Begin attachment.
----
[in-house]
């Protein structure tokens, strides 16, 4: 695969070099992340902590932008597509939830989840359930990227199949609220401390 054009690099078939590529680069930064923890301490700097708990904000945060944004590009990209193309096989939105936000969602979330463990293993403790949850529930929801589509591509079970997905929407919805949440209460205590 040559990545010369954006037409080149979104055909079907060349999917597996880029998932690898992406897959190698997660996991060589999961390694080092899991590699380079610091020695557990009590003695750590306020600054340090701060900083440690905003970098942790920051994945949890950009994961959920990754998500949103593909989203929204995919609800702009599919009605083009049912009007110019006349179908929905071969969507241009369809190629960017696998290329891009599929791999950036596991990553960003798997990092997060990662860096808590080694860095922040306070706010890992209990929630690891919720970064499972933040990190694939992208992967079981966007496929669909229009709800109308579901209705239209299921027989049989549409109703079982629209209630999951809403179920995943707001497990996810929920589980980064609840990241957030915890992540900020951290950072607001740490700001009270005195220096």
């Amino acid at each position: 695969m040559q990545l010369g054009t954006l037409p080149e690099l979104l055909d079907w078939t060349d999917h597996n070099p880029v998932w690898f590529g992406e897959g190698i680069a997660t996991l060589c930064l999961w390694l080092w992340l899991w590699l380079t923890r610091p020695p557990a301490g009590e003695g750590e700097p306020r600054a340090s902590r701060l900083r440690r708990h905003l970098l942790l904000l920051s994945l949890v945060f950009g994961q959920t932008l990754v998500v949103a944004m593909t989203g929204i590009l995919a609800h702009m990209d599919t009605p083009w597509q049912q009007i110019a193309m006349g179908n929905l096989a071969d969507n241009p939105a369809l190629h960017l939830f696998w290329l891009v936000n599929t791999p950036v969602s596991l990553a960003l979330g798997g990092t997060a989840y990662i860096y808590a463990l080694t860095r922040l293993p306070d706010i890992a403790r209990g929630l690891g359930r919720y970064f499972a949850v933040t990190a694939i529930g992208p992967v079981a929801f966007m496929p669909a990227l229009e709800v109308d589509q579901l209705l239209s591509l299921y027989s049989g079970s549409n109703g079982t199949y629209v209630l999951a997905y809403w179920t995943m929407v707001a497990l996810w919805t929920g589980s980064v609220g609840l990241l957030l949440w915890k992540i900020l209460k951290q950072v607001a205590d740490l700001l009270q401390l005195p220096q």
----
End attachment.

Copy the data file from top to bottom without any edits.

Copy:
[in-house]
């Protein structure tokens, strides 16, 4: 695969070099992340902590932008597509939830989840359930990227199949609220401390 054009690099078939590529680069930064923890301490700097708990904000945060944004590009990209193309096989939105936000969602979330463990293993403790949850529930929801589509591509079970997905929407919805949440209460205590 040559990545010369954006037409080149979104055909079907060349999917597996880029998932690898992406897959190698997660996991060589999961390694080092899991590699380079610091020695557990009590003695750590306020600054340090701060900083440690905003970098942790920051994945949890950009994961959920990754998500949103593909989203929204995919609800702009599919009605083009049912009007110019006349179908929905071969969507241009369809190629960017696998290329891009599929791999950036596991990553960003798997990092997060990662860096808590080694860095922040306070706010890992209990929630690891919720970064499972933040990190694939992208992967079981966007496929669909229009709800109308579901209705239209299921027989049989549409109703079982629209209630999951809403179920995943707001497990996810929920589980980064609840990241957030915890992540900020951290950072607001740490700001009270005195220096």
């Amino acid at each position: 695969m040559q990545l010369g054009t954006l037409p080149e690099l979104l055909d079907w078939t060349d999917h597996n070099p880029v998932w690898f590529g992406e897959g190698i680069a997660t996991l060589c930064l999961w390694l080092w992340l899991w590699l380079t923890r610091p020695p557990a301490g009590e003695g750590e700097p306020r600054a340090s902590r701060l900083r440690r708990h905003l970098l942790l904000l920051s994945l949890v945060f950009g994961q959920t932008l990754v998500v949103a944004m593909t989203g929204i590009l995919a609800h702009m990209d599919t009605p083009w597509q049912q009007i110019a193309m006349g179908n929905l096989a071969d969507n241009p939105a369809l190629h960017l939830f696998w290329l891009v936000n599929t791999p950036v969602s596991l990553a960003l979330g798997g990092t997060a989840y990662i860096y808590a463990l080694t860095r922040l293993p306070d706010i890992a403790r209990g929630l690891g359930r919720y970064f499972a949850v933040t990190a694939i529930g992208p992967v079981a929801f966007m496929p669909a990227l229009e709800v109308d589509q579901l209705l239209s591509l299921y027989s049989g079970s549409n109703g079982t199949y629209v209630l999951a997905y809403w179920t995943m929407v707001a497990l996810w919805t929920g589980s980064v609220g609840l990241l957030l949440w915890k992540i900020l209460k951290q950072v607001a205590d740490l700001l009270q401390l005195p220096q």